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Bay Shore goes green and saves some green with conversion to all-electric buses

The Bay Shore school district said Tuesday it

The Bay Shore school district said Tuesday it has been using four all-electric buses since October to ferry some of its 6,600 students. Credit: Barry Sloan

Bay Shore schools have joined the growing ranks of others on Long Island opting for all-electric buses over traditional diesel-powered ones.

The district has been using four electric buses since October to ferry some of its 6,600 students. Its busing contractor, Suffolk Transportation Service, purchased the green vehicles from Blue Bird with the help of a $695,500 grant from the Environmental Protection Agency.

Bay Shore Schools Superintendent Joseph Bond said adding the buses to its fleet is part of an overall movement toward green policies.

“Over the last four years, the Bay Shore School District has taken many steps to reduce our carbon footprint,” he said. “We have worked to make our buildings more energy efficient, we have eliminated more than 1.7 million metric tons of Co2 emissions over the last five years.”

A student-led effort ceased the use of plastic straws before a new Suffolk County ban goes into effect in January, and the district plans to add solar panels to all its buildings, Bond said.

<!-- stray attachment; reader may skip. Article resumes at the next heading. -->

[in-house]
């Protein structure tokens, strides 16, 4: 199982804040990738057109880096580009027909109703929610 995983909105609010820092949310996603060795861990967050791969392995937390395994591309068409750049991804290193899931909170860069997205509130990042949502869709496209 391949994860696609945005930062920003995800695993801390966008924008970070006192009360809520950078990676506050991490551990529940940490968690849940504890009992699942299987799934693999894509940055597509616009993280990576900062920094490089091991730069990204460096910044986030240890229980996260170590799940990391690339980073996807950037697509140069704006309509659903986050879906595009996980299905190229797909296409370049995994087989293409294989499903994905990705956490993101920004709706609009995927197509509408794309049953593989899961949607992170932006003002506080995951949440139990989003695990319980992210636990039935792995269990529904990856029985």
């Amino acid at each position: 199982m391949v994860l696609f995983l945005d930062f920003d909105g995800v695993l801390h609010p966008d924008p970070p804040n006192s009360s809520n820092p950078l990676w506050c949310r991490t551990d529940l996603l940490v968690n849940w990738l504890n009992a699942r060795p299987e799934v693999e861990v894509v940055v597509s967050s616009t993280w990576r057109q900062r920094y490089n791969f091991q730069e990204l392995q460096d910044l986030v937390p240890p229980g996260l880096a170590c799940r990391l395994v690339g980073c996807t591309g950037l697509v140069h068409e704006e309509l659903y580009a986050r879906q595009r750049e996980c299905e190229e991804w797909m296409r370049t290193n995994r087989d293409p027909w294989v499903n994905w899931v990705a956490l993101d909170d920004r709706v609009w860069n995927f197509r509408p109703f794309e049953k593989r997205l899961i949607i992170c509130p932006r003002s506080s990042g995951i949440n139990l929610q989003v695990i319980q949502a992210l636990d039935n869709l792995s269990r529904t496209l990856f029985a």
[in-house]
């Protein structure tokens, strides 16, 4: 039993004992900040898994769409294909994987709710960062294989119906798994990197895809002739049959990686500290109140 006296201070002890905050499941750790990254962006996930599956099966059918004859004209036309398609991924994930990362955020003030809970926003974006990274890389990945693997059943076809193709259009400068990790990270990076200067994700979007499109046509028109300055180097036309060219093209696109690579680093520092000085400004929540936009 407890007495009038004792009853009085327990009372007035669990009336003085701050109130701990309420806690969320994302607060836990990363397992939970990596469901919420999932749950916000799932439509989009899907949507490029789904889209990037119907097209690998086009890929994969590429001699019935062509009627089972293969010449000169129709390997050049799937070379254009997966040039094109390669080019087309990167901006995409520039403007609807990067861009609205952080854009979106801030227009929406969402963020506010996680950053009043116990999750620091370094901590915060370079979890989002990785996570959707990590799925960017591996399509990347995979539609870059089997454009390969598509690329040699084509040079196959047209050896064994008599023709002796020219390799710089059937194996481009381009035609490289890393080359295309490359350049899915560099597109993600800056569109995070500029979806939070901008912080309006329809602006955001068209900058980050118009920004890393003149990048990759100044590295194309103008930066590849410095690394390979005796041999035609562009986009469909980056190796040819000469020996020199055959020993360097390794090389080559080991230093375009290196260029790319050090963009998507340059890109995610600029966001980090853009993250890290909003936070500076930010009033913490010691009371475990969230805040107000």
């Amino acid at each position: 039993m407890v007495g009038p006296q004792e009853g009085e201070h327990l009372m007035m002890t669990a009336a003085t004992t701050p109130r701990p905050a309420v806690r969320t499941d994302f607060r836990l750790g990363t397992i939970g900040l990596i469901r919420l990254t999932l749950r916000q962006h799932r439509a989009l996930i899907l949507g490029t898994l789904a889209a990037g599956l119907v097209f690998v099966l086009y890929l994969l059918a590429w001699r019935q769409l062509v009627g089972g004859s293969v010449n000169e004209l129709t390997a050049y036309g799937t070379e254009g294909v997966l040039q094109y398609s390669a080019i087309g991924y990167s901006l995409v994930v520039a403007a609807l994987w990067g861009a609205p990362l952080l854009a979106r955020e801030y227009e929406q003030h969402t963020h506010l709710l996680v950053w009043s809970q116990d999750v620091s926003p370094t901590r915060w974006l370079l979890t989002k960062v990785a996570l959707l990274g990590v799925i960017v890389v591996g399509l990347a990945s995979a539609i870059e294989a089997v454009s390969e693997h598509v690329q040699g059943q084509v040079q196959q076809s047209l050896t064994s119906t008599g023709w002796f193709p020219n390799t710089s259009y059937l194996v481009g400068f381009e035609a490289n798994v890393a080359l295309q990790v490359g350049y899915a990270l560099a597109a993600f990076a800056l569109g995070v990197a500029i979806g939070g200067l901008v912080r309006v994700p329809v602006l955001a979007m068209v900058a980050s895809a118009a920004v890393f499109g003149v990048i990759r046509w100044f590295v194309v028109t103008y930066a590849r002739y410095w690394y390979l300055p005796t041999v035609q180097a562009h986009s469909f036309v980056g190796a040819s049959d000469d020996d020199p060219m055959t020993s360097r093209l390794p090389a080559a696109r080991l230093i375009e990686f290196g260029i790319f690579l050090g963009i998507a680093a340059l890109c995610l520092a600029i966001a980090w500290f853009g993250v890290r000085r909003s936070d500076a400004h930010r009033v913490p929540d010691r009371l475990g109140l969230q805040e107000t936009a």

John Corrado, president of Suffolk Transportation Service, said the buses cost about $300,000 each — compared with $100,000 for a diesel bus — and two charging stations cost about $100,000.

The average diesel bus has a life expectancy of 10 to 12 years, and “we expect that these motors will last longer,” Corrado said Tuesday during a news conference at the company’s Bay Shore facility.

The bus has the same body as its diesel counterpart, but the engine is smaller and quieter, the bus needs less maintenance and it produces zero emissions.

The vehicles charge overnight, providing power for up to 120 miles, according to Blue Bird. The cost to operate a diesel bus is 75 cents per mile, compared with an electric bus at 17 cents per mile, said Richard Gallagher, the district’s transportation director.

Corrado said the company is applying for state grants and is planning partnerships with companies for future buses, hoping to bring them to Brentwood and Central Islip schools next.

EPA Deputy Regional Administrator Walter Mugdan touted the health benefits of switching from diesel engines.

For every $1 the federal government spends on electric vehicles, it generates $2 in fuel savings for vehicle operators and between $11 and $30 in public health benefits, Mugdan said.

“This really is a win-win . . . and we will continue to make our air cleaner for ourselves and for our children,” he added.

Copiague schools got the first all-electric school bus in New York State in 2016, Newsday reported. Massapequa schools got an electric bus this school year, and Hicksville schools will get one soon, said a spokesman for Educational Bus Transportation, which is providing the green buses for the schools. Other schools have gotten buses retrofitted using EPA grants.

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